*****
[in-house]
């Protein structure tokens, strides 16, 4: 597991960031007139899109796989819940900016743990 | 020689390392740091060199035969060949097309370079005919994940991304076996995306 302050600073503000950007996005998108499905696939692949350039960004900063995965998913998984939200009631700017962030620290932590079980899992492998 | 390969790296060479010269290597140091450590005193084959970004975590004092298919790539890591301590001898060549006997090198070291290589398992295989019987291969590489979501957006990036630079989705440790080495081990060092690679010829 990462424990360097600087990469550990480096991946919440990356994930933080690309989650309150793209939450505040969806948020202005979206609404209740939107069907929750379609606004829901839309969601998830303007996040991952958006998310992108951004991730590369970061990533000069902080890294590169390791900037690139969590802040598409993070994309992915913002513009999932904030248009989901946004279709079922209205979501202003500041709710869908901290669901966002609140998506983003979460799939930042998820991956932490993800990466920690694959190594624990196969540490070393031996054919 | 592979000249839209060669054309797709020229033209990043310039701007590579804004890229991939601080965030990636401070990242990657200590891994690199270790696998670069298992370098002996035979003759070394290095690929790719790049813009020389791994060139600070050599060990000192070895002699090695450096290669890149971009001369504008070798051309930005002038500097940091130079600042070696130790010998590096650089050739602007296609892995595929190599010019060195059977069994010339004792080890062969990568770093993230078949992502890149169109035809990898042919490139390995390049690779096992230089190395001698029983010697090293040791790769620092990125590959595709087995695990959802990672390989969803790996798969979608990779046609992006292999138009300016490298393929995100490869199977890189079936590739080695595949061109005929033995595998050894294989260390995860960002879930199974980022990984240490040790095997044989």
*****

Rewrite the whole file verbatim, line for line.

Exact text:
[in-house]
């Protein structure tokens, strides 16, 4: 597991960031007139899109796989819940900016743990 | 020689390392740091060199035969060949097309370079005919994940991304076996995306 302050600073503000950007996005998108499905696939692949350039960004900063995965998913998984939200009631700017962030620290932590079980899992492998 | 390969790296060479010269290597140091450590005193084959970004975590004092298919790539890591301590001898060549006997090198070291290589398992295989019987291969590489979501957006990036630079989705440790080495081990060092690679010829 990462424990360097600087990469550990480096991946919440990356994930933080690309989650309150793209939450505040969806948020202005979206609404209740939107069907929750379609606004829901839309969601998830303007996040991952958006998310992108951004991730590369970061990533000069902080890294590169390791900037690139969590802040598409993070994309992915913002513009999932904030248009989901946004279709079922209205979501202003500041709710869908901290669901966002609140998506983003979460799939930042998820991956932490993800990466920690694959190594624990196969540490070393031996054919 | 592979000249839209060669054309797709020229033209990043310039701007590579804004890229991939601080965030990636401070990242990657200590891994690199270790696998670069298992370098002996035979003759070394290095690929790719790049813009020389791994060139600070050599060990000192070895002699090695450096290669890149971009001369504008070798051309930005002038500097940091130079600042070696130790010998590096650089050739602007296609892995595929190599010019060195059977069994010339004792080890062969990568770093993230078949992502890149169109035809990898042919490139390995390049690779096992230089190395001698029983010697090293040791790769620092990125590959595709087995695990959802990672390989969803790996798969979608990779046609992006292999138009300016490298393929995100490869199977890189079936590739080695595949061109005929033995595998050894294989260390995860960002879930199974980022990984240490040790095997044989």